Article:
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Coven - Coven CD (album) cover

COVEN

Coven

 

Proto-Prog

2.38 | 15 ratings

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Epignosis
Special Collaborator
Eclectic Prog Team
2 stars Coven all but ditched their Satanic image for an almost equally frightening commercial approach. The sound is close to acts such as Elton John, Carly Simon, Fleetwood Mac, Led Zeppelin, Three Dog Night, Bachman-Turner Overdrive and even Lynyrd Skynyrd. This is to say that while what is here is good pop music (even if second-rate most of the time), it bears no relation to progressive rock. Sadly, it is the best thing to come from Coven.

"Nightingale" Simple, the first song is pleasant enough. Jinx Dawson's vocals are clearer and more dynamic than they were on their debut. The piano is lovely enough, and the overall musicianship is decent, if somewhat uninspired.

"Shooting Star" Song number two is a barrelhouse rock song with thumping bass and a rock and roll piano holding it all together.

"Natural Love" The third song floats somewhere between funk and blues, with a solid bass groove and interesting riffs, but an otherwise basic structure. Dawson does some high-pitched screeching just before the guitar solo for no apparent reason.

"What Can I Get Out of You" One of the best songs on the album, this one has a good bass groove and more intriguing instrumentation, moving between soft sections of harpsichord and more barrelhouse rock. The male vocalist is more pleasant than Dawson here, as she does quite a bit more screeching, but the counterpoint at the end and the acoustic closing are a highlight of the album.

"Dark Day in Chinatown" Also a fairly funk-like song, with the bass and guitar working together on the riffs, here is something that isn't disappointing, but also rather plain.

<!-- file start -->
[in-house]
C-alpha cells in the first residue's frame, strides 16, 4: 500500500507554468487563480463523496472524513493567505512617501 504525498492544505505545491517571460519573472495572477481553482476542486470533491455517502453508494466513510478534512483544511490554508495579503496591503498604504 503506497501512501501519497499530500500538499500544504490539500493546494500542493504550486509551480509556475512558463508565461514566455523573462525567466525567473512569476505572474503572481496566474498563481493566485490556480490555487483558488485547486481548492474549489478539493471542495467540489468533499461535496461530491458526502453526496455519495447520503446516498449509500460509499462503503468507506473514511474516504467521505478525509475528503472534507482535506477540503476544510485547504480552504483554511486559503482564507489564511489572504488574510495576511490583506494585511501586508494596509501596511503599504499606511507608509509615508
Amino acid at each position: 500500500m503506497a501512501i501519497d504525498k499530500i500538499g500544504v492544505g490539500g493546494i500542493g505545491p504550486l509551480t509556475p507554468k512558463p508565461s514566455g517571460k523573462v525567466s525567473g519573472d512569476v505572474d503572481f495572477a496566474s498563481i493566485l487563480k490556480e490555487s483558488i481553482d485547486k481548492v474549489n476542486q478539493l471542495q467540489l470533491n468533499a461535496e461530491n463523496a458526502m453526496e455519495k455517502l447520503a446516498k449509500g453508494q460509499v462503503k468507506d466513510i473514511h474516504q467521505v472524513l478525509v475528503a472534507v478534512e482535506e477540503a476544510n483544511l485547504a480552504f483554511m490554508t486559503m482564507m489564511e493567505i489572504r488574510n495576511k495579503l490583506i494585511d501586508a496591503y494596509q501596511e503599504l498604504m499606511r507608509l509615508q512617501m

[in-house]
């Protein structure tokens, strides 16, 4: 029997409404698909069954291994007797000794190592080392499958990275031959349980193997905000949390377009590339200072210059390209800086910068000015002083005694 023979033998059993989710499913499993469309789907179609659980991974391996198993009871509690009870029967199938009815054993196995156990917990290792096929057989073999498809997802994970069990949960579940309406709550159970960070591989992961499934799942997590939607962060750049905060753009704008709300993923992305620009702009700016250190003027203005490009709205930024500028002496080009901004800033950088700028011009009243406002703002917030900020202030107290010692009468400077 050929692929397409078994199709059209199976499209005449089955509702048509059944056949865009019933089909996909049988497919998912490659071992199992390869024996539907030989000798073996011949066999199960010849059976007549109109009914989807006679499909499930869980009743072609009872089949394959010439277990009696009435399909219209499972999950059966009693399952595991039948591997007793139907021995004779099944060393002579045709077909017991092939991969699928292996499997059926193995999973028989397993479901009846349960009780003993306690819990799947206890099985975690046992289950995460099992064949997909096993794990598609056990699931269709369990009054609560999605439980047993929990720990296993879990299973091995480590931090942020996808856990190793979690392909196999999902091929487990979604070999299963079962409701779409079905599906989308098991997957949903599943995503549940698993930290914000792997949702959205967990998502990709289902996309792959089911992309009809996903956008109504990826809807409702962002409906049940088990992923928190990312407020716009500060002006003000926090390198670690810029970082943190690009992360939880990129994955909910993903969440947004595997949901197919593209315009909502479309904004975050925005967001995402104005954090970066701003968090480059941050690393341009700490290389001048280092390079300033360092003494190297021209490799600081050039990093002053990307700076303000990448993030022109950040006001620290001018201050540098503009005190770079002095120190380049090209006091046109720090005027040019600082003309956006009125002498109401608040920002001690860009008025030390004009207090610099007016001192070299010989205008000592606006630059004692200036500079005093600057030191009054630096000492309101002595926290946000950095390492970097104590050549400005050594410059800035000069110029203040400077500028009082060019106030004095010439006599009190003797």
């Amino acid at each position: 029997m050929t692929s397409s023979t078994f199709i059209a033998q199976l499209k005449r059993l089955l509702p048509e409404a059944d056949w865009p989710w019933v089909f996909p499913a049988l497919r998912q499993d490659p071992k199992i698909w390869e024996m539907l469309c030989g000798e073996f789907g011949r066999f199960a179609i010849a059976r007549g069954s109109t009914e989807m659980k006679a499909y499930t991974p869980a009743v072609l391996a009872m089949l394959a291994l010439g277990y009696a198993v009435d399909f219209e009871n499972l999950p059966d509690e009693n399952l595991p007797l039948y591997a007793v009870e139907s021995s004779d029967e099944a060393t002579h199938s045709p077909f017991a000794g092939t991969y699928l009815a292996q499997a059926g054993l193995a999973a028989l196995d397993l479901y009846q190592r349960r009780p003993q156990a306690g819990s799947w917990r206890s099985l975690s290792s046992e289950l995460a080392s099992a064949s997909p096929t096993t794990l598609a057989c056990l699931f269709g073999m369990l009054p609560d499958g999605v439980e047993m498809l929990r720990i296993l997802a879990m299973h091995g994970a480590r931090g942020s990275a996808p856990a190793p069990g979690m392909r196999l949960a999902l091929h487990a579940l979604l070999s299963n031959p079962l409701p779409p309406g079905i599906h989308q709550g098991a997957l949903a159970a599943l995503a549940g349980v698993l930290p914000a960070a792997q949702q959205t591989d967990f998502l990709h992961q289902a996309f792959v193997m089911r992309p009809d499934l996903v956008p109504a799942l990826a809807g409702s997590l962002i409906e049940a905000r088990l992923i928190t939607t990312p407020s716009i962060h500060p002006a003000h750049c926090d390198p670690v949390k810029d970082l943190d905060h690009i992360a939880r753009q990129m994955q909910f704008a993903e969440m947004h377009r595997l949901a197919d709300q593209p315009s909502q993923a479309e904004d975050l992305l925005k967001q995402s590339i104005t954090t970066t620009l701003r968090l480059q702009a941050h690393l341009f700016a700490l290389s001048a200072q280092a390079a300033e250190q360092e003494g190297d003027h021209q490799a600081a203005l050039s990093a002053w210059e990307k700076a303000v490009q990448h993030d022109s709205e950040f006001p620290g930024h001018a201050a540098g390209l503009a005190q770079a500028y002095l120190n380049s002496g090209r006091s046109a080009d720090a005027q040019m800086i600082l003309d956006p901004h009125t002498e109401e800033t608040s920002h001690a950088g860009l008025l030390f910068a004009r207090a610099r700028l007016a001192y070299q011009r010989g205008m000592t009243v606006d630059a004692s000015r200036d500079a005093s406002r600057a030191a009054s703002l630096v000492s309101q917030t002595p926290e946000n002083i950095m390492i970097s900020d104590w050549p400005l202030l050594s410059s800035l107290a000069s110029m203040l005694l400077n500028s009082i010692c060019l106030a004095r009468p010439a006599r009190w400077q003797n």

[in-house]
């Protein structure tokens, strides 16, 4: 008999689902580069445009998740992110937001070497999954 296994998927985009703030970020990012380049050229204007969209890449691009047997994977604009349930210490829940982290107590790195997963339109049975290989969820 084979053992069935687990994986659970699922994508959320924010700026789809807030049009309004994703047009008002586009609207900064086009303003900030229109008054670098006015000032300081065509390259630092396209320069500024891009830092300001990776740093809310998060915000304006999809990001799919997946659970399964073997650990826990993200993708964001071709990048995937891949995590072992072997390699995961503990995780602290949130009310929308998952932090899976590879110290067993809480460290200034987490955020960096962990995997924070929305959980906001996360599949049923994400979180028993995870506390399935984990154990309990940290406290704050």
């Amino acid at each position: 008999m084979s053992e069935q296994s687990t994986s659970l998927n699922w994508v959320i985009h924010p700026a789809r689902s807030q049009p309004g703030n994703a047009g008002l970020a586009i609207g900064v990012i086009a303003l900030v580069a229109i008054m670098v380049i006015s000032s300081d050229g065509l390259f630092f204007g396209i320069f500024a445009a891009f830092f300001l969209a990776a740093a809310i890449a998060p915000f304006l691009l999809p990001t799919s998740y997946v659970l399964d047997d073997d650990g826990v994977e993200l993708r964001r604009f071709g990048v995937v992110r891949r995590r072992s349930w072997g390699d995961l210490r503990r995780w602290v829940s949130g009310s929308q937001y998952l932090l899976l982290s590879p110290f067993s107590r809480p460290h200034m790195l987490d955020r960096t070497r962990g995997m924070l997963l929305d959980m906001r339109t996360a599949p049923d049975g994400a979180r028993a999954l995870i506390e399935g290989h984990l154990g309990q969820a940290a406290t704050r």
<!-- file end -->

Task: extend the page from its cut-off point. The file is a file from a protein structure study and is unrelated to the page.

"Jailhouse Rock" Coven gives this Elvis Presley classic nothing new to speak of except pretty good lead guitar; other than that, it's really rather bland and probably shouldn't have been included, especially with all of Dawson's unwarranted screeching and vocalizing.

"Lonely Lover" This sounds exactly like a cross between Led Zeppelin and Lynyrd Skynyrd, employing a catchy main riff and hammered-out piano chords.

"I Guess It's a Beautiful Day Today" This shows the softer side of Coven, fluttering between pop-rock and country music, actually sounding a lot like Three Dog Night. Honestly, when viewed in that light, it's a satisfying song with a great refrain. This is probably my favorite Coven song (which isn't saying much, I realize, but one can take that for what it is).

"Washroom Wonder" Perhaps an attempt to inject a little humor into the album, this piano-based song begins with the sound of a flushed toilet. It boasts some fairly raunchy lyrics. Musically, it's very similar to Bachman-Turner Overdrive's hit, "Takin' Care of Business."

"Nobody's Leavin' Here Tonight" Despite it's fast tempo, this song remains uninteresting. The lyrics are lame, as is the "hardcore" singing by the male vocalist. The electric guitar solo is quite good, however.

"One Tin Soldier (The Legend of Billy Jack)" Perhaps Coven's most famous effort, the last song on the album has a fun and delightful melody, and the overall sound makes me think of Renaissance's "Carpet of the Sun," released a year earlier. In my opinion, it's probably their second-best song.

Epignosis | 2/5 |

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